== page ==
Every Drop Counts: Nissan to Equip Cars with Fuel Efficient ECO Pedals

The 1990’s were the host of many great fads. Furby, Tamagachis, string theory, the examples are as numerous as the many incarnations of Prince. Fast forward to 2008, and it seems that America’s fads are finally becoming practical. Hypermiling is the new hoola-hoop, and it’s even more convenient because there is more than one way to do it. While some prefer drafting and coasting in neutral whenever possible, most drivers just watch their tachometers.

Nissan motors caught on to this trend in driving, and is set to release the ECO pedal on all 2009 Nissan motor vehicles. On a basic level, the ECO pedal uses a computer to watch the tachometer for you, and adjusts your acceleration accordingly through pedal resistance. When a driver accelerates inefficiently, the pedal will push back on the driver to ensure smooth acceleration. Remember that combustion engines waste the most gasoline during acceleration because of the higher rotations per minute (RPM) that the engine has to endure. The pistons of the engine fill with gas and combustion takes place at a higher frequency, sacrificing fuel efficiency. Of course, the counter-pressure is just a reminder to the driver, Nissan is not enforcing hypermiling.

The ECO system pedal is constantly receiving data from the engine on the rate of fuel consumption (for both coasting and accelerating), and calculates the optimum acceleration rate. Internal research done by Nissan shows that the ECO pedal will increase fuel efficiency anywhere between 5-10%. The system will also include an eco-driving indicator which changes color based on fuel efficiency. I’ve only seen BMW’s with mile per gallon monitors, but something tells me that BMW drivers don’t pay attention to fuel efficiency. At optimal acceleration conditions, the ECO light is green, and turns a sickly yellow during unfavorable conditions. The ECO pedal also has an on-off switch, which many will probably find useful for merging on to highways and the like.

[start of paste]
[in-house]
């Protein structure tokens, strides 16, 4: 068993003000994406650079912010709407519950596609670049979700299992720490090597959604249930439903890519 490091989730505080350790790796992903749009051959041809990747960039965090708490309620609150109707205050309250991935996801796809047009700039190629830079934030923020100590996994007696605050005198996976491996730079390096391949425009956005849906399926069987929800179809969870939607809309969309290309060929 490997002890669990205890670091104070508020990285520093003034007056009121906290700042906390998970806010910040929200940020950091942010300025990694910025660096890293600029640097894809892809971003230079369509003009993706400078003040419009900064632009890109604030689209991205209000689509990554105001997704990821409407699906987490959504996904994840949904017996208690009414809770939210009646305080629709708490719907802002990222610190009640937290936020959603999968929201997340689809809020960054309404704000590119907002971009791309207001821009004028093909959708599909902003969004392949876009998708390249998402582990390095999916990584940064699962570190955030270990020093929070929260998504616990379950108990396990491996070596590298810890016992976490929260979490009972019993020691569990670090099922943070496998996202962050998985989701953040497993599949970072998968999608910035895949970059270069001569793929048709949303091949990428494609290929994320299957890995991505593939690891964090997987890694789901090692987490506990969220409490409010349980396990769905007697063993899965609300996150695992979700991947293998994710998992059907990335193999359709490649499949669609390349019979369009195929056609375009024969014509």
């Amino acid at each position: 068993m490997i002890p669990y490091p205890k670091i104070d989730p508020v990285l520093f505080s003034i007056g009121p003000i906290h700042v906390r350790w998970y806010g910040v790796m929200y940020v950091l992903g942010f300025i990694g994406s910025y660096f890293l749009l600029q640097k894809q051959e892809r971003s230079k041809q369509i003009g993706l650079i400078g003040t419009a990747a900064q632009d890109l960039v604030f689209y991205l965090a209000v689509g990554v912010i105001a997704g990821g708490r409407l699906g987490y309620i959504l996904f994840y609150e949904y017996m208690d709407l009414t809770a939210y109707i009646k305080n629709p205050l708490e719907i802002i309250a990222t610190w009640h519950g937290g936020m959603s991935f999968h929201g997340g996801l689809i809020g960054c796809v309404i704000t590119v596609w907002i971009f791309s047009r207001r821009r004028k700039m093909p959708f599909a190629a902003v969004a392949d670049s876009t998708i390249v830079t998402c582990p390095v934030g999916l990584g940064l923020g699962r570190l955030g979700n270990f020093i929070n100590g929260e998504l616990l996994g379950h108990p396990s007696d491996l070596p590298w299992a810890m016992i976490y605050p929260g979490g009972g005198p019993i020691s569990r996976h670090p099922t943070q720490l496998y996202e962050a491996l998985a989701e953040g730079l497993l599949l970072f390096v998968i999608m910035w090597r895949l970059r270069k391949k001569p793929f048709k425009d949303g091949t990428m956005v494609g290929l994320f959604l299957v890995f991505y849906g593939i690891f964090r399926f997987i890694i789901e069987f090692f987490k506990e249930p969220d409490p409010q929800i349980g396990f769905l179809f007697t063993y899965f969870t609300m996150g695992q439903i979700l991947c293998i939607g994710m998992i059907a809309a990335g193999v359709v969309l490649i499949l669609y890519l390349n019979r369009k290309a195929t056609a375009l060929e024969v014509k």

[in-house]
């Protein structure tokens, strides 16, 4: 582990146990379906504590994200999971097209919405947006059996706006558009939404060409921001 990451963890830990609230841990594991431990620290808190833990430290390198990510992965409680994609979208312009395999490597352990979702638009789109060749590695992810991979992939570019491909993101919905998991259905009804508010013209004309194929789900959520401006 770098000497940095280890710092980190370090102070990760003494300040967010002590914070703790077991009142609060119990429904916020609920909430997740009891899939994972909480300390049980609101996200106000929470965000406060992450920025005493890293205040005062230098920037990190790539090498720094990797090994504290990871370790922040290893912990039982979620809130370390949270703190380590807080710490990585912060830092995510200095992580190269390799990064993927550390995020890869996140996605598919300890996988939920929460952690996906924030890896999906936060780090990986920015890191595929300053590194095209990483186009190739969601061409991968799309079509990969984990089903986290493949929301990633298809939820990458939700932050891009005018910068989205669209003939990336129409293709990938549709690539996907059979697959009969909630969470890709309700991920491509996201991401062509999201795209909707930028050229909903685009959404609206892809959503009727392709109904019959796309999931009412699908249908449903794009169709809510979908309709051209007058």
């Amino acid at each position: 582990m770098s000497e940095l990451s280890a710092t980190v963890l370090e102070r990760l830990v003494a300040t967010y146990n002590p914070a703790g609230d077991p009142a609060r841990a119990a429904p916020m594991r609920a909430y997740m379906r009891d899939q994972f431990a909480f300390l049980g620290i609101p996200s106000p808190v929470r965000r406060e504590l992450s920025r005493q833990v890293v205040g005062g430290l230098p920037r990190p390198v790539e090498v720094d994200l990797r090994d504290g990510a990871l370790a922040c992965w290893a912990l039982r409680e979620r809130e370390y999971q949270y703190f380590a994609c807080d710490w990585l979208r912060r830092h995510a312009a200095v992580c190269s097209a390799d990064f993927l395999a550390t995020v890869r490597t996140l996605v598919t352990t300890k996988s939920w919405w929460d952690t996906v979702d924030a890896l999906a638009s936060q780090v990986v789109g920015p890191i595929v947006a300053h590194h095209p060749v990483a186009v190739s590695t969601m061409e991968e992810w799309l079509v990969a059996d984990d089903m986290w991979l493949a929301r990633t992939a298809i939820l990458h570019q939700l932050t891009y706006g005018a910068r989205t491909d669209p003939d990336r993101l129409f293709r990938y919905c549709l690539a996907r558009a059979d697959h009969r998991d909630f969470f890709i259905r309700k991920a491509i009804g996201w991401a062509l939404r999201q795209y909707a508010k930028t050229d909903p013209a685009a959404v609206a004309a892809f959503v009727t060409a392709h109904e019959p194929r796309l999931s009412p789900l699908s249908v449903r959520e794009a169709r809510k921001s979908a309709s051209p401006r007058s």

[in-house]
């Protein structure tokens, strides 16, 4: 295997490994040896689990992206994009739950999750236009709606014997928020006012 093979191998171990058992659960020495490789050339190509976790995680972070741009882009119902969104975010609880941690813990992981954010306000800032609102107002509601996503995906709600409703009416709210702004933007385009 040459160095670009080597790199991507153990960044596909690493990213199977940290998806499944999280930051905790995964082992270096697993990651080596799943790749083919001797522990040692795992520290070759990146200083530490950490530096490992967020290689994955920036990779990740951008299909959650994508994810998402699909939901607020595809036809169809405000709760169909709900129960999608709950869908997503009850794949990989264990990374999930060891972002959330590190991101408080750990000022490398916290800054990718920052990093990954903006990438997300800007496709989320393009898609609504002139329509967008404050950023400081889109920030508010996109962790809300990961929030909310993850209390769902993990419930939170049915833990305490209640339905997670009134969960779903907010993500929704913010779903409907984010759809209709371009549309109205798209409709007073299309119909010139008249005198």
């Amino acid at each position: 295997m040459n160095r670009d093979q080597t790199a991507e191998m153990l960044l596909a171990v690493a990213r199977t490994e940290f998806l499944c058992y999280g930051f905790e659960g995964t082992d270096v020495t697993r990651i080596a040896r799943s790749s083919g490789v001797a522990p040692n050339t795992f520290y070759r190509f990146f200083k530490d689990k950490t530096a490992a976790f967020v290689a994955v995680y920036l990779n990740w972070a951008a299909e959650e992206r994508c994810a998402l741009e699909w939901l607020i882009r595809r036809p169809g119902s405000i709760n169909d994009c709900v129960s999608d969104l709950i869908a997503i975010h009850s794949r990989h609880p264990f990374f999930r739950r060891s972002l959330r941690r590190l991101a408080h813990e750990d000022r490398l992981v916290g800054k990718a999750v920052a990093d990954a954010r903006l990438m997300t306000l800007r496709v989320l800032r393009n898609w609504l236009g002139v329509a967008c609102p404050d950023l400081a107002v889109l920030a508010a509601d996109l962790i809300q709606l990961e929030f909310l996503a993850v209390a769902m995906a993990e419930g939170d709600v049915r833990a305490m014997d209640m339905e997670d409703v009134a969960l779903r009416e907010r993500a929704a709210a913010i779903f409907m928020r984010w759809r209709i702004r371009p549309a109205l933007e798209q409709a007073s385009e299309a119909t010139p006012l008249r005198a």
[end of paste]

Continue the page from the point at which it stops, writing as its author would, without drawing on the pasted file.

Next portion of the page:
Hypermiling is not a new phenomenon. In a recent article from Wired, people reportedly began hypermiling as early as World War II. There are definitely much safer ways to increase fuel efficeincy, and Nissan has taken advantage of this demand. On a speculative note, I’d find it awfully strange if no one else followed suit or hasn’t been working on an ECO pedal of their own.

More posts on making every gallon count:

You can find a pictorial explanation of Nissan’s ECO pedal here.

Photo from Nissan Motors.

 

Anthony Cefali

Anthony is a student at the University of Wisconsin-Madison majoring in biology as well as English. He became interested in the biofuel initiative after getting a job in the Raines Lab of Petroleum Alternatives at the university turning sugars into biofuels. He is the first to admit that he doesn't fully understand everything that he does or is trying to do, but enjoys doing his bit to help the environment. Anthony has very few plans for his future, but is interested in how natural systems work and how urban development changes these systems. On a good day, Anthony enjoys riding his bike really far away and reading Kurt Vonnegut books.